Baharna

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The Baharna (from Arabic "البحارنة") are an Arab ethno-linguistic group who mainly inhabit Bahrayn. They are generally regarded by scholars to be the aboriginal inhabitants of the eastern coast of Arabia around the Gulf region.[1] Regions with most of the population are in the cities of Qatif and Ahsa in Eastern Arabia along with Awal archipelago at the middle of the Gulf, with historical diaspora populations in Kuwait, Qatar, Emirates, Oman, Iran and Iraq.[2] Some Bahrani people are citizens of other countries such as the United States, England, Scotland, Canada, Australia, New Zealand, Germany, Denmark, Sweden and Norway.

Etymology[edit]

Baharna (in Arabic: بحارنة) is a plural form of Bahrani (in Arabic: بحراني) singular form. It is a gentilic term for the ethno-linguistic group who inhabit the historical region of Bahrain. Not to be confused with Bahraini (in Arabic: بحريني), the official demonym for the citizens of the Kingdom of Bahrain.

In Arabic, bahrayn is the dual form of bahr (sea), so al-Bahrayn means "the two seas". However, which two seas were originally intended remains in dispute. The term appears five times in the Qur'an, but does not only refer to the modern island—originally known to the Arabs as Awal—but rather to the entire region of Eastern Arabia, especially the oasis of Qatif and Ahsa.[3] The "two seas" refers to the salt and fresh water present above and below the ground.[4] In addition to wells, there are places in the sea of Bahrayn where fresh water bubbles up in the middle of the salt water, noted by visitors since antiquity.[5]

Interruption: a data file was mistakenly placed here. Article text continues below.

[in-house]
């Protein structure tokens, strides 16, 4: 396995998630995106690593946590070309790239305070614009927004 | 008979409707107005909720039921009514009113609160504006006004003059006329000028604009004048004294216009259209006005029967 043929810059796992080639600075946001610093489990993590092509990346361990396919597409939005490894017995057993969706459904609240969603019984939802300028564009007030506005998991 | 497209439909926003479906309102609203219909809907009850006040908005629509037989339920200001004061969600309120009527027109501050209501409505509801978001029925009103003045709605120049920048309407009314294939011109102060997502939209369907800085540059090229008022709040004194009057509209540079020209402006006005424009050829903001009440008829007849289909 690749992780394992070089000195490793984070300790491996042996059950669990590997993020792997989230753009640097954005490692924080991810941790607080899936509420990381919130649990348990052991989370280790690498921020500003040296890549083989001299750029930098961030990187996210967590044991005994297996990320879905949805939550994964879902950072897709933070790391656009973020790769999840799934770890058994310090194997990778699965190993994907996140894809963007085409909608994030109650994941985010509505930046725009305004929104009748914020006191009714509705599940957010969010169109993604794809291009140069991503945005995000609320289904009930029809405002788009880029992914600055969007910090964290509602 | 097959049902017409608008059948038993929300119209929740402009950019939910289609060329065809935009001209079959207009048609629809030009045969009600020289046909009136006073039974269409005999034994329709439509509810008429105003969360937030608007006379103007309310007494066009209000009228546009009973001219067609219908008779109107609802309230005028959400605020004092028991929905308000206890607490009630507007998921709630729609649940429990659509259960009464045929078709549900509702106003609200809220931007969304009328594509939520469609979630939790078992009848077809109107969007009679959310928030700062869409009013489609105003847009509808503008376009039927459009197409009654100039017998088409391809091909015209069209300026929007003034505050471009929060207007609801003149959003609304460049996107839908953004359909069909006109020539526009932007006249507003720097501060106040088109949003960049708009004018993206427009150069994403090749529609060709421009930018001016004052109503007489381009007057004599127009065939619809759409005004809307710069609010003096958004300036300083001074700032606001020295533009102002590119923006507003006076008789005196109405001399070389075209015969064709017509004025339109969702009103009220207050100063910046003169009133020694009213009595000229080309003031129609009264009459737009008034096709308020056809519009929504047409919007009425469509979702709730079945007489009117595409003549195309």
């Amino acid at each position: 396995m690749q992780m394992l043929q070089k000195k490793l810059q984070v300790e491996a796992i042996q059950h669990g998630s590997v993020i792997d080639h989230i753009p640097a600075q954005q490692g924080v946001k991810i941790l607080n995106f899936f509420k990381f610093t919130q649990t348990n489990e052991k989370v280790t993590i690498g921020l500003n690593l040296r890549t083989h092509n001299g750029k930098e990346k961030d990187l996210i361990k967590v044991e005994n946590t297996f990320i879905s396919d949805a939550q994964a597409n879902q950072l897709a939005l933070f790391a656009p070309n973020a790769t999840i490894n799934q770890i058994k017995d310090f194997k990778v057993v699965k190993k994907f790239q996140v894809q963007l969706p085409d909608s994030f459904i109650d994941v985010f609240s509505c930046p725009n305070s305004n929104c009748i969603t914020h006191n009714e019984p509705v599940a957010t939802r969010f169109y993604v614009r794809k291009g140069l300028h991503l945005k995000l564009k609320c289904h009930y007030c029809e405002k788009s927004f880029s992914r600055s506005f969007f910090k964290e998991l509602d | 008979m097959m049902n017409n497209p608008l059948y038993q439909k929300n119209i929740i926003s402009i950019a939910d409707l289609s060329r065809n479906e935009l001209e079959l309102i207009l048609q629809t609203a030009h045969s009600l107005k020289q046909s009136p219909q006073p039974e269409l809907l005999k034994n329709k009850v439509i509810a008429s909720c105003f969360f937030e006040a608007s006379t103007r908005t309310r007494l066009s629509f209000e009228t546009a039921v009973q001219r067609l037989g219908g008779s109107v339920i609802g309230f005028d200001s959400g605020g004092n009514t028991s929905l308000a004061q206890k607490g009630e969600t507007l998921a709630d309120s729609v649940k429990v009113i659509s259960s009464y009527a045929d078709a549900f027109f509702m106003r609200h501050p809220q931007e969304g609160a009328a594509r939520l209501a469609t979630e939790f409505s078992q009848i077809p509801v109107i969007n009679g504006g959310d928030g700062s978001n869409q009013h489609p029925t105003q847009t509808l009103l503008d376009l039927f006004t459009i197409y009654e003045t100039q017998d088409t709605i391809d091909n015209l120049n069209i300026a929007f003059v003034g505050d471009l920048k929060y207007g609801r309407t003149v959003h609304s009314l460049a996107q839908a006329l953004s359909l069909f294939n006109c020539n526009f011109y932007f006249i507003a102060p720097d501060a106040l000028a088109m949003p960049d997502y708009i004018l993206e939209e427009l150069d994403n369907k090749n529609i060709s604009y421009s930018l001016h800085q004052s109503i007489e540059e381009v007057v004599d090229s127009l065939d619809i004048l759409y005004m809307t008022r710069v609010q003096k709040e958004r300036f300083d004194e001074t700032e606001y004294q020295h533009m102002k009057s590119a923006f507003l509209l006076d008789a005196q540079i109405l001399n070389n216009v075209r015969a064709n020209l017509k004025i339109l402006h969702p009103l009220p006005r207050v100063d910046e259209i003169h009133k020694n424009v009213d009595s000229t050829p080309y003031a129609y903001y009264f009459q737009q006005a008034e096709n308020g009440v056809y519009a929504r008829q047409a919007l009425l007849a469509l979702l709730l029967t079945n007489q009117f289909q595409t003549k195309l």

See also[edit]

References[edit]

  1. Al-Rumaihi, Mohammed (1973). Social and Political Change in Bahrain Since the First World War. Durham, UK: Durham University. pp. 46–47. ISBN 9780859350501.
  2. Holes, Clive (2000). Dialect, Culture, and Society in Eastern Arabia: Glossary. Leiden, NL: Brill. ISBN 9789004107632.
  3. Rentz, G.; Mulligan, W.E. (1960). "al-Bahrayn". Encyclopaedia of Islam (Second Edition ed.). Leiden, NL: Brill. ISBN 9789004161214.
  4. Faroughy, Abbas (1951). The Bahrein Islands (750–1951): A Contribution to the Study of Power Politics in the Persian Gulf. New York, US: Verry, Fisher & Co. OCLC 402008.
  5. Rice, Michael (1994). The Archaeology of the Arabian Gulf. London, UK: Routledge. ISBN 0415032687.